Album Review: ELEPHANT TREE Elephant Tree
There's always been a bit of weird crossover between doom and grunge, I mean, you need to look no further than a band like Earth to realize that the two genres have for a long time been united, or at least symbiotic. Perhaps no new band represents this better than Elephant Tree, whose self titled sophomore release is spaced out, bizarre and unafraid to expand what doom can be. The psychedelic voyages taken by Elephant Tree on this release are almost trance like. The washed out vocals and rolling guitar riffs help to cement this band in a bitter reality that many of us can find truth in. Organic and beautiful, this is what doom should be about, zoning out of reality and into a world of hope.
The more I listen to this record, the more I realize that it's the inherent bluesiness that helps to make it so addictive. Even the records heaviest tracks are able to use distinct rhythms to create an elephantine stomps across your skull. Just look at 'Fracture' a song that features a bridge so heavy that I initially thought it was some sort of joke. Within all of this though is the same washed out, almost Alice In Chains-esque magic that has come to define the band. The sheer psychedelic beauty of Elephant Tree, with its distinct use of sitar and lush arrangements, is impossible to understate. It allows you to get absorbed in a world beyond, one that maybe we aren't wholly comfortable in, but that's fine because it gives us a chance to get truly and definitively lost in sound.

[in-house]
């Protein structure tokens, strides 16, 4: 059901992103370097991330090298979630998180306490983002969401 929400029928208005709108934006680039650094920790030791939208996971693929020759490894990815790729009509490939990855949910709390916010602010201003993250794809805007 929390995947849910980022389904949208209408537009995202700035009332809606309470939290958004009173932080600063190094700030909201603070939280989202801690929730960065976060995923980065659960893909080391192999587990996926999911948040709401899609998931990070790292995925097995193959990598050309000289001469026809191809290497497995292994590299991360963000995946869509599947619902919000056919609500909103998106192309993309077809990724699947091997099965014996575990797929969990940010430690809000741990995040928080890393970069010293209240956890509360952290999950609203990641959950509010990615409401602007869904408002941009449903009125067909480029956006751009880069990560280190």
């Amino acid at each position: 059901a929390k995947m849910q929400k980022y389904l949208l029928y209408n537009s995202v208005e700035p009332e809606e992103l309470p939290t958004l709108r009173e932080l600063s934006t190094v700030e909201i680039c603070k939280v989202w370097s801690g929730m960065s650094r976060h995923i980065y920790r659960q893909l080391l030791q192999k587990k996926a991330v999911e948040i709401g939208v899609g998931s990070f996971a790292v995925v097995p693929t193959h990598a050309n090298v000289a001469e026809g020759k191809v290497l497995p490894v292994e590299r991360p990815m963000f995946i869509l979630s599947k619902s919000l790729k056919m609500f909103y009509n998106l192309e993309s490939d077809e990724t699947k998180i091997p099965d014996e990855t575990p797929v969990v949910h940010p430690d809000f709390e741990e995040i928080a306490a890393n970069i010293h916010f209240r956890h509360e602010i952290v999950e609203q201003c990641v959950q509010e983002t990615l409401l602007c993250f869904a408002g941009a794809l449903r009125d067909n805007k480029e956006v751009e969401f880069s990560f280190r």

Elephant Tree are not without their faults though. Periodically the psychedelic moments get a bit masturbatory, almost as if Elephant Tree are trying to see how long they can carry on a riff before it gets boring. I get that a huge part of this is supposed to be the trancelike nature of the music, but frankly some of the songs end up a little dull because of it. I understand that Elephant Tree are still a very young band but I'm not sure that this record was meant to lull their listener to sleep. Maybe that's a bit too harsh, and I'm probably not high enough to appropriately appreciate what's being done here, but nevertheless, Elephant Tree could do with some tightening.
I wasn't being facetious when I said this record was addictive though. It is. Extremely so. It's the kind of thing that you can vibe out to on a lazy afternoon and it has a lot of fascinating experimental passages that help to make it an interesting listen. You slowly find yourself lost in the monochromatic wash of this band – a sound that is impossible to compare to and which expands the sonic possibilities of what doom and grunge can be in exciting new ways. There is something transcendent about Elephant Tree and the deeper you delve into sitar padded riffs and wide open vocal lines the easier it becomes to realize, this is a band who could turn the doom world on its head.